I’ve owned a home now for just over ten years and I recently noticed how all of the tools I’ve accumulated are orange! Why is that?
It’s funny, but the acquisition of each and every tool represents a level of responsibility I haven’t always been fond of accepting. There have been many times when I fully resented the work it takes to make a house a home. To be honest, there have been times when it felt a little like prison.
Now, when other (younger) single people mention the idea of home ownership, I brace myself. I don’t want to give them my advice. I don’t want to share with them the fears I faced along the way. I know they’re realizing the limitations of renting. They want something of their own – just like I did.
I remember being 38 years old and feeling like a house would offer me the type of security I’d previously sought in my relationships. Buying a home would be evidence that I could take care of myself, like earning my badge of independence.
For me the pinnacle of success would be to own a real house, a place for my kids to call home, forever, where they could count on being. And so upon graduating from college, I got a full time job and found our house. But what I didn’t bargain for was the feeling I’d get the moment I signed my name to the mortgage note: complete panic. You see I’d never lived anywhere longer than five years.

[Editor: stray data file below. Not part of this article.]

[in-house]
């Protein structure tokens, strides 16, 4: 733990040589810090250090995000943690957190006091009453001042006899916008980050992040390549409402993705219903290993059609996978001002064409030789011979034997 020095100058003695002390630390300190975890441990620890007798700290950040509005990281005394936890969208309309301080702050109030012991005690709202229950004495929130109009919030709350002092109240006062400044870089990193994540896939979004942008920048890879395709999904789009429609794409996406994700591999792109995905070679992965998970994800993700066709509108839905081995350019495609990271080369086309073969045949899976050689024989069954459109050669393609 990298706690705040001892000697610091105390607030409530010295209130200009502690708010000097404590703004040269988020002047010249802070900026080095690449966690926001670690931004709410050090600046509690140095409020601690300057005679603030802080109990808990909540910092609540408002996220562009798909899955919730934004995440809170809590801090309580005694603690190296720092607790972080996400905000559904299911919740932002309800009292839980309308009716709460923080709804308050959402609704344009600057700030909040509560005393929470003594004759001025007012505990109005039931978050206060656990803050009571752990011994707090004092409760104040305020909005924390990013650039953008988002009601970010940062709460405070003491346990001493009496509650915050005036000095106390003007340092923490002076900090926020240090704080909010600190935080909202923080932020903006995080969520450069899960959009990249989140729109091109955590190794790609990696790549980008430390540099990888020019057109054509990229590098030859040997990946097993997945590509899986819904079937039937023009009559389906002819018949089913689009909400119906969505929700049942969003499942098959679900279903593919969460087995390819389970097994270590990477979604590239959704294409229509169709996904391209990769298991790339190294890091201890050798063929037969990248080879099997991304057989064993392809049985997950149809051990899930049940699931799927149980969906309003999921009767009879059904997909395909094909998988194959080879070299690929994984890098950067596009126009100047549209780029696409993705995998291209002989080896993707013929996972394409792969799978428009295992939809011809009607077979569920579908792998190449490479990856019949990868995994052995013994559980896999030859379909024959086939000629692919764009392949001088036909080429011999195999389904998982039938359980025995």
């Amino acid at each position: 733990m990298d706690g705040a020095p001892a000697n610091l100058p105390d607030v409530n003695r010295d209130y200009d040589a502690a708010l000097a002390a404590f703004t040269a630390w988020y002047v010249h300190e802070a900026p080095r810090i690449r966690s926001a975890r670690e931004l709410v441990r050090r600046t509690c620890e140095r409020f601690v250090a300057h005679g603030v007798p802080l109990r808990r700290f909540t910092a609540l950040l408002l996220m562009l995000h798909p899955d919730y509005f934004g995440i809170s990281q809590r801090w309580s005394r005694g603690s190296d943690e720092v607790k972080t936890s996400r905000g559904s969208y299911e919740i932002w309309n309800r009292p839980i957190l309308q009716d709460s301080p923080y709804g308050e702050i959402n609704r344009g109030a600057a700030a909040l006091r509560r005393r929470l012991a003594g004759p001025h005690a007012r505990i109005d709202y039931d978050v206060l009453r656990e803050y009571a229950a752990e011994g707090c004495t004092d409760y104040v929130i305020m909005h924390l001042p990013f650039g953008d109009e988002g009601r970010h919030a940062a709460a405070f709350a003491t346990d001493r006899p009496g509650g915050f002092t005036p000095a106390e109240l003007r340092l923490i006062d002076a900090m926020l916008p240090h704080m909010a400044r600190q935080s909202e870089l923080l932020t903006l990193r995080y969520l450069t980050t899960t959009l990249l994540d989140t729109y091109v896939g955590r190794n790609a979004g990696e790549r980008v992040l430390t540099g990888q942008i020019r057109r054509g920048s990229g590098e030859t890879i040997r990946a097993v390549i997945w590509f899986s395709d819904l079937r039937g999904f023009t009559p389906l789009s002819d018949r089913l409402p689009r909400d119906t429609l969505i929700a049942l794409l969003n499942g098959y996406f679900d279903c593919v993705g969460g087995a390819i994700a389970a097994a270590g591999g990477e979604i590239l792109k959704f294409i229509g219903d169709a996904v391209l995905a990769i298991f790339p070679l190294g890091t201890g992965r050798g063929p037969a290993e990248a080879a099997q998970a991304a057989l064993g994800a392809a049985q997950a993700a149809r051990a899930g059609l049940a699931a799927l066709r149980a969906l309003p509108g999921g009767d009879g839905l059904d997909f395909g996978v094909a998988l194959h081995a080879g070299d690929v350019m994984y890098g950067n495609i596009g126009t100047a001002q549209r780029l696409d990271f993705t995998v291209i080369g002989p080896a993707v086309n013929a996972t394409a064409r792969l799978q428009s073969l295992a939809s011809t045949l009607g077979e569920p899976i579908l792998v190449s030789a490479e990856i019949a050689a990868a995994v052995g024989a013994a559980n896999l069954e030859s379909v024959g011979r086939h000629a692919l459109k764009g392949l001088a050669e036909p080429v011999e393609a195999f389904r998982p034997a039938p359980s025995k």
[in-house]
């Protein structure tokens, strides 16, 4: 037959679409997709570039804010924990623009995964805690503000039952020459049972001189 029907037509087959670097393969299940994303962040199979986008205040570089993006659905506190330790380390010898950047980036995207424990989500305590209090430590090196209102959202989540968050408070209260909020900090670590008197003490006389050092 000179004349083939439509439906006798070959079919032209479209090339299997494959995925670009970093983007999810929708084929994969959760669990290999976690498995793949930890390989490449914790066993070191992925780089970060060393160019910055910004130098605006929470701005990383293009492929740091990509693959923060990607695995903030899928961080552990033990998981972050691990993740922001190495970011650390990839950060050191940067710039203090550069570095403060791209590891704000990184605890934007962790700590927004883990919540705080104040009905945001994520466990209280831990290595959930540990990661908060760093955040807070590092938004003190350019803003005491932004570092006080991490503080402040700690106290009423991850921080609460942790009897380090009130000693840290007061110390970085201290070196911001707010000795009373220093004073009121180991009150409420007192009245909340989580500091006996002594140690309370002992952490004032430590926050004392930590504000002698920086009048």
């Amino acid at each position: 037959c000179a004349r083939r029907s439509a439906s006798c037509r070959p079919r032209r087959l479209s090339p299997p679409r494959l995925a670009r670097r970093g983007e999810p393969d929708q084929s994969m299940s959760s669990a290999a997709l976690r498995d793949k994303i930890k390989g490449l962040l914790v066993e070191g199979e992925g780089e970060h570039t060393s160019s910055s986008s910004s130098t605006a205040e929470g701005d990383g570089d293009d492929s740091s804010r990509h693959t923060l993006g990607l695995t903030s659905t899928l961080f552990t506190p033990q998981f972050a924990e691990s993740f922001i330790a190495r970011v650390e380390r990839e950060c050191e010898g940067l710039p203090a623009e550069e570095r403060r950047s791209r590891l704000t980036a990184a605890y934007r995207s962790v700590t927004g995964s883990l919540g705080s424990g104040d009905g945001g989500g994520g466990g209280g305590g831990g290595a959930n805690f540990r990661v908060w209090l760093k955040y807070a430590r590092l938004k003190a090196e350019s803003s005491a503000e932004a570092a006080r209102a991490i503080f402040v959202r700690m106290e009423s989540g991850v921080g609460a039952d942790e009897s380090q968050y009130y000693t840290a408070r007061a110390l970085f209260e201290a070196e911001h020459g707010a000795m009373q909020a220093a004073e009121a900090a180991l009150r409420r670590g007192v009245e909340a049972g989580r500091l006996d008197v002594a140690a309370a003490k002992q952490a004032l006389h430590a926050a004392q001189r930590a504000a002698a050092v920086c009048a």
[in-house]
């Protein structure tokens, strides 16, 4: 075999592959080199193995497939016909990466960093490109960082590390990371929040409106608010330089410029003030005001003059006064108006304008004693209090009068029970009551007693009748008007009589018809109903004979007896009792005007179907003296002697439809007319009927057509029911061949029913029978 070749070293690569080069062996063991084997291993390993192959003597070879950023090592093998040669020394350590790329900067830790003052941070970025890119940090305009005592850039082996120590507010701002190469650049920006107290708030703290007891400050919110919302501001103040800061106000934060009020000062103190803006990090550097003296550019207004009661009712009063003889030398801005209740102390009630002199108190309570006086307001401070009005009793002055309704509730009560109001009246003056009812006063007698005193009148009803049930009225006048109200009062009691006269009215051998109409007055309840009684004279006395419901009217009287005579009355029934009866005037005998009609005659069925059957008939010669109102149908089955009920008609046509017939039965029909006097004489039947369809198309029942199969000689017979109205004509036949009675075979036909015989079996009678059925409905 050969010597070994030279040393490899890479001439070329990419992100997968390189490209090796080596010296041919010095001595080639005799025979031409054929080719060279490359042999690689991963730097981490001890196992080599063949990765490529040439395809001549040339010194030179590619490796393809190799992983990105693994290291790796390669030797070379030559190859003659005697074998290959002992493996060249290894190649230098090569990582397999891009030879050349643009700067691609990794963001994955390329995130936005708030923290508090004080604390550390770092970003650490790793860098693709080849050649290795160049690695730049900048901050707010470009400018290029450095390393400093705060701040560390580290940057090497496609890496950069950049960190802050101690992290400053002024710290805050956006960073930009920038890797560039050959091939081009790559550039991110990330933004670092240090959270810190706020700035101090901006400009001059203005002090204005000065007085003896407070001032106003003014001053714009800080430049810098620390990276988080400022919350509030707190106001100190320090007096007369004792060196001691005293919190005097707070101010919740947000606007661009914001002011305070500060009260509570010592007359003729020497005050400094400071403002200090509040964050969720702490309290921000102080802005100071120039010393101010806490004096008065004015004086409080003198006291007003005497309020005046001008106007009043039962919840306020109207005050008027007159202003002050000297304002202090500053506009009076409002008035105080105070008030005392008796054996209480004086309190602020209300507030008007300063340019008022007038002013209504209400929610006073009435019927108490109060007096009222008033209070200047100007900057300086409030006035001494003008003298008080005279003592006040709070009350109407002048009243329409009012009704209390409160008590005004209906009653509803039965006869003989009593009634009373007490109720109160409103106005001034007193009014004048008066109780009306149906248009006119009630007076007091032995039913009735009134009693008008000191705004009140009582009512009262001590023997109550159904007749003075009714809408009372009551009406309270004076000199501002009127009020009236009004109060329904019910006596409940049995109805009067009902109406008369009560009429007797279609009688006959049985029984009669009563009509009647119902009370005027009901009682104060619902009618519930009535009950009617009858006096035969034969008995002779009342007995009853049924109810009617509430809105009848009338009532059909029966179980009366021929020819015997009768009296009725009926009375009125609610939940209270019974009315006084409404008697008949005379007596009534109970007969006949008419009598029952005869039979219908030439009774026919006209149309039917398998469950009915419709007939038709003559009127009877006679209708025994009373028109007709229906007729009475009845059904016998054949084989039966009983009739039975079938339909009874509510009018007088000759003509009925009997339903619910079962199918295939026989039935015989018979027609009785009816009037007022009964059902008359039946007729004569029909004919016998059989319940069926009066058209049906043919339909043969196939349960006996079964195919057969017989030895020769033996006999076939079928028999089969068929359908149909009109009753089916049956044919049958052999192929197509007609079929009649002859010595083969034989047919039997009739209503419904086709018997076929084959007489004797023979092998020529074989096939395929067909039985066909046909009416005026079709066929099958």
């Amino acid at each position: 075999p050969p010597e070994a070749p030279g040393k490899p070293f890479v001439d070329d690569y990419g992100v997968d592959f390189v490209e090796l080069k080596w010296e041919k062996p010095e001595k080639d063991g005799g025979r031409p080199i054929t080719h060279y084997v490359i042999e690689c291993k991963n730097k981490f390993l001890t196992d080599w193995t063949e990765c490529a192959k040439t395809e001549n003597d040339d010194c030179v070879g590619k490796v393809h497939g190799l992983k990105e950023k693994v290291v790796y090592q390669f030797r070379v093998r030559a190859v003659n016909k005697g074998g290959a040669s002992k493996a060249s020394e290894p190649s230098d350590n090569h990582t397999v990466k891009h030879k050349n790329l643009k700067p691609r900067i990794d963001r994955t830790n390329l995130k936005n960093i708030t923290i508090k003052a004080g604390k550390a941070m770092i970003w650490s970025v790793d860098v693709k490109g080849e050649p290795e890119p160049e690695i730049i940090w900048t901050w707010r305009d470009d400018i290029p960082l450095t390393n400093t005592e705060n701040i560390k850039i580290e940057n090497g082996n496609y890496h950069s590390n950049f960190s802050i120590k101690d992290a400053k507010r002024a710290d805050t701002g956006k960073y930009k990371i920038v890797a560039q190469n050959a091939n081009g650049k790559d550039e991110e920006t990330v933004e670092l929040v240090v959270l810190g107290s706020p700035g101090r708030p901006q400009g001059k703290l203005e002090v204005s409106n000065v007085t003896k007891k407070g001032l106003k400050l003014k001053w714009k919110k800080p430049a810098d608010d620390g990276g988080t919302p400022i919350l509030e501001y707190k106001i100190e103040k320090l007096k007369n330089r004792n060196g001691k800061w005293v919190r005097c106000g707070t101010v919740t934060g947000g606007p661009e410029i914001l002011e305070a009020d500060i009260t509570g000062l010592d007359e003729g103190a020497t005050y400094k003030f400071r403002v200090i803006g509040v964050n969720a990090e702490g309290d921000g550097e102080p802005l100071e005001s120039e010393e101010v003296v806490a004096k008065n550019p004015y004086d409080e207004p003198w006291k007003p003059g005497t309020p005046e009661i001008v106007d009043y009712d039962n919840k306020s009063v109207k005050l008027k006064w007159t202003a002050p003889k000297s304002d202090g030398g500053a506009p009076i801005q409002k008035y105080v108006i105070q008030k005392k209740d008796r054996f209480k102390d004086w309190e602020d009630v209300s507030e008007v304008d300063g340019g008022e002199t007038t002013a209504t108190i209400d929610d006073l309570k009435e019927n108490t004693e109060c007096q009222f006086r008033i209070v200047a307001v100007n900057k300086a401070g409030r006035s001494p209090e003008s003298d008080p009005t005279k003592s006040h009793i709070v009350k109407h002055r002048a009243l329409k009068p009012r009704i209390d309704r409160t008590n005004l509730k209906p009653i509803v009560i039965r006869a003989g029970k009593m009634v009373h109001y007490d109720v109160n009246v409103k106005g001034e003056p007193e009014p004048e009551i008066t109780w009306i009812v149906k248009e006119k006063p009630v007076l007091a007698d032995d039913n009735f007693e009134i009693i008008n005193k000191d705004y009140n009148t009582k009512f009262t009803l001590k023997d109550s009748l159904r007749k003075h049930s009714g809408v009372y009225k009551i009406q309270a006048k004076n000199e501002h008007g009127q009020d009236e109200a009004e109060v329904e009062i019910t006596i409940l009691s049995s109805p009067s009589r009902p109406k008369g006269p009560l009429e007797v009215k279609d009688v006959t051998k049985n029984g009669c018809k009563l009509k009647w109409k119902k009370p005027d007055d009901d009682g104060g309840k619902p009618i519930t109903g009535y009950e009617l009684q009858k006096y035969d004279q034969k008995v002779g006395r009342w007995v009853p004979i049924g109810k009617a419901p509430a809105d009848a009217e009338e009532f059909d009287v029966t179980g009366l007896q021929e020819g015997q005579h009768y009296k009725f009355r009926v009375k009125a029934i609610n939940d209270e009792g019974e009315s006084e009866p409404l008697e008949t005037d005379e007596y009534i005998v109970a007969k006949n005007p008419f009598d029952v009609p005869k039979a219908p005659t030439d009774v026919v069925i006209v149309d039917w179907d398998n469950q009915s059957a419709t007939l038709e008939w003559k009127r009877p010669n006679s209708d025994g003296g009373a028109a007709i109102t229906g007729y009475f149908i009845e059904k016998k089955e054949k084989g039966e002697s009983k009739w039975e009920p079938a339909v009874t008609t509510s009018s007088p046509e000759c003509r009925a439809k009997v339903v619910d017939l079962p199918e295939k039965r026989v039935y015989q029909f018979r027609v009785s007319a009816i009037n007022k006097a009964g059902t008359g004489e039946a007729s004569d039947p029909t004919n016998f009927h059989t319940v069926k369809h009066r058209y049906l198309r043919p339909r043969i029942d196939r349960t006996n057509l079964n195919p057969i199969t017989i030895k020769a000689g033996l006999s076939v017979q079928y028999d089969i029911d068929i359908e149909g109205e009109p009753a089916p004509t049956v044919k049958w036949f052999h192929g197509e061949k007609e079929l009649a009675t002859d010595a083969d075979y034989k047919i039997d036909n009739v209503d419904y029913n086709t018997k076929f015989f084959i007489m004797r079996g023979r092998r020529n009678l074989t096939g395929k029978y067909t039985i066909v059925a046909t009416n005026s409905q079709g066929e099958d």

All the “what ifs” came crashing through the door – unwelcome guests, hungry and ready to stay the night.
And stay they did, for about ten years. Every time I’d face a challenging spot in my life, the house, the one symbol of how far I’d come suddenly loomed as a huge burden, trapping me, keeping me tied down and (gasp) responsible! What if I couldn’t make the payments? What if I needed to go someplace else? What if I couldn’t handle the repairs?
Every time I made a major life decision, that house and its expenses came into consideration. I risked it to go back to grad school and get my masters degree. I chose it over a man I was dating in Denver as a symbol of my personal value. I risked it again when I quit my corporate job for one that would provide me more personal accomplishment and freedom.
But stay I did, and the longer I lived in that one address, the more grounded I became in knowing who I was, what I valued and where I belonged. That house kept me safe through each and every twist and turn I faced. It made me realize that it wasn’t my mother’s irresponsibility that kept her moving, but her fear of the challenges that life presented for a single woman. It made me realize that she too, often felt alone and didn’t trust her ability to handle things.
I still live in that house today and I’m proud that it’s a big part of my life. It has taught me more about trust and believing in myself and the goodness of the Universe than anything else could. My ability to stick it out and stay in that house says a lot about not only who I am, but who I became as a result of making that one big decision, to define myself as stable, capable and responsible toward my own life and the people I cared about. And to believe in myself – to face my fears alone and open my heart to the support and help of others, something I wasn’t too good at doing in the beginning. And finally to trust in something much greater and powerful than my little self, something that knew I needed to experience that special feeling of being “at home.”